Constitution 225: No quorum, no Constitution!

Resolution passed by the Confederation Congress authorizing the Constitutional Convention, February 21, 1787.

Today’s post was written by National Archives volunteer Paul Richter. It is the first in a series tracing the development of the Constitution in honor of the 225th anniversary of this document.

Eleven years after the Declaration of Independence announced the birth of the United States, the survival of the young country seemed in doubt. The War for Independence had been won, but economic depression, social unrest, interstate rivalries, and foreign intrigue appeared to be unraveling the fragile confederation.

On February 21, 1787, the Continental Congress resolved that “it is expedient that on the second Monday in May next a Convention of delegates who shall have been appointed by the several States be held at Philadelphia for the sole and express purpose of revising the Articles of Confederation.”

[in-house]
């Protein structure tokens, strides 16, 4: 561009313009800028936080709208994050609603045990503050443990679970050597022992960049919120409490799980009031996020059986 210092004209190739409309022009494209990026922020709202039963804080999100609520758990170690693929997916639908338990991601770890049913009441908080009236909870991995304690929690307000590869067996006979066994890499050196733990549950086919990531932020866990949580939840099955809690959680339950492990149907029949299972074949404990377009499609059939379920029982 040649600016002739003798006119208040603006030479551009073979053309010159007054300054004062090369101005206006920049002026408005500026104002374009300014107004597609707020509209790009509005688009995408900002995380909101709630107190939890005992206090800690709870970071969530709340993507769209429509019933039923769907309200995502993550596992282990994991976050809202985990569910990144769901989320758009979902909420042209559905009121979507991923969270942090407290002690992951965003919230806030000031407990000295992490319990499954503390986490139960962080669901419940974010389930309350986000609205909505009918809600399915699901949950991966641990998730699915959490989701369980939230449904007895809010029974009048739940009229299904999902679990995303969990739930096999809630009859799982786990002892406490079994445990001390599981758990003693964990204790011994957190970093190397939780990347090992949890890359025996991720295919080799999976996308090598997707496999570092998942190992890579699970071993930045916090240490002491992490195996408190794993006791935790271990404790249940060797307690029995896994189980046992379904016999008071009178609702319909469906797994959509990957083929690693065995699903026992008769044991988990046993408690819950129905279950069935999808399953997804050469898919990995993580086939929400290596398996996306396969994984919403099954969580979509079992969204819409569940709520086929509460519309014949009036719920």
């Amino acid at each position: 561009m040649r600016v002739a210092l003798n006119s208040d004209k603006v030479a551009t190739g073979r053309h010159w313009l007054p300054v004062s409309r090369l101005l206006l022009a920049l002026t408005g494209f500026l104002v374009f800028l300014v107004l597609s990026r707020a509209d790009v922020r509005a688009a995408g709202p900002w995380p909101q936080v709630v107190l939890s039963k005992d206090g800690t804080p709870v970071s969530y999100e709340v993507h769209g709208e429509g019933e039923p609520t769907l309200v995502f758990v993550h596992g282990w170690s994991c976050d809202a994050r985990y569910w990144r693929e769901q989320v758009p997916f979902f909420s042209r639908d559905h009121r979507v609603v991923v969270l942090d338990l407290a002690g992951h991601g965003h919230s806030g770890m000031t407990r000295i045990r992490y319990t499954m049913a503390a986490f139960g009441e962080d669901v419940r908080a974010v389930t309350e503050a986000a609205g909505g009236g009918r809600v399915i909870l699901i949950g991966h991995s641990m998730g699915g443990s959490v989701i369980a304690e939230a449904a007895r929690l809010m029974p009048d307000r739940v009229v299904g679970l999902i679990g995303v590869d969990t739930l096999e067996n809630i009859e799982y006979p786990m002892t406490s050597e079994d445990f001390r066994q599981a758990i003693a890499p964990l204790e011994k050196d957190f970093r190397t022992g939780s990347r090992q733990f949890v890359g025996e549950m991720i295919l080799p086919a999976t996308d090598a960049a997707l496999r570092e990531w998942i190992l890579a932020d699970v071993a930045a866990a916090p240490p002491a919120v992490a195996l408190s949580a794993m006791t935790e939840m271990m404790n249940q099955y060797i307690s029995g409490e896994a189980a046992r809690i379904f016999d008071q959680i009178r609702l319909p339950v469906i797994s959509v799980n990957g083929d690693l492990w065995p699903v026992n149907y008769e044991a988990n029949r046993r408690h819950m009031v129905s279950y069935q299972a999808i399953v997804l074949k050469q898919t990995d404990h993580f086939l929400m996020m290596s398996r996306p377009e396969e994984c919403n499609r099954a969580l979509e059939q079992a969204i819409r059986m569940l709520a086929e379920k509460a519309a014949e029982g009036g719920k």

The original states, with the exception of Rhode Island, collectively appointed 70 individuals to the Constitutional Convention, but a number did not accept or could not attend.

On May 14, 1787, the Federal Convention convened in the State House—now known as Independence Hall—in Philadelphia.

Almost no one showed up.

Only delegates from two states, Pennsylvania and Virginia, were present on that first day. This meant that the members met and adjourned each day until May 25, when the convention obtained a quorum of seven states.

In a letter to Thomas Jefferson, James Madison blamed bad weather for delaying the arrival of delegates to the convention. It was a slow, soggy start to four months of discussion and sometimes heated debate among the young nation’s best minds. Throughout that long summer in Philadelphia, the now-familiar concepts included in the final product were anything but certain.

In honor of the 225th anniversary of the Constitution, we’ll trace the proceedings of the Constitutional Convention over the next four months. You are invited to watch the evolution of the Constitution unfold at the National Archives Tumblr blog.

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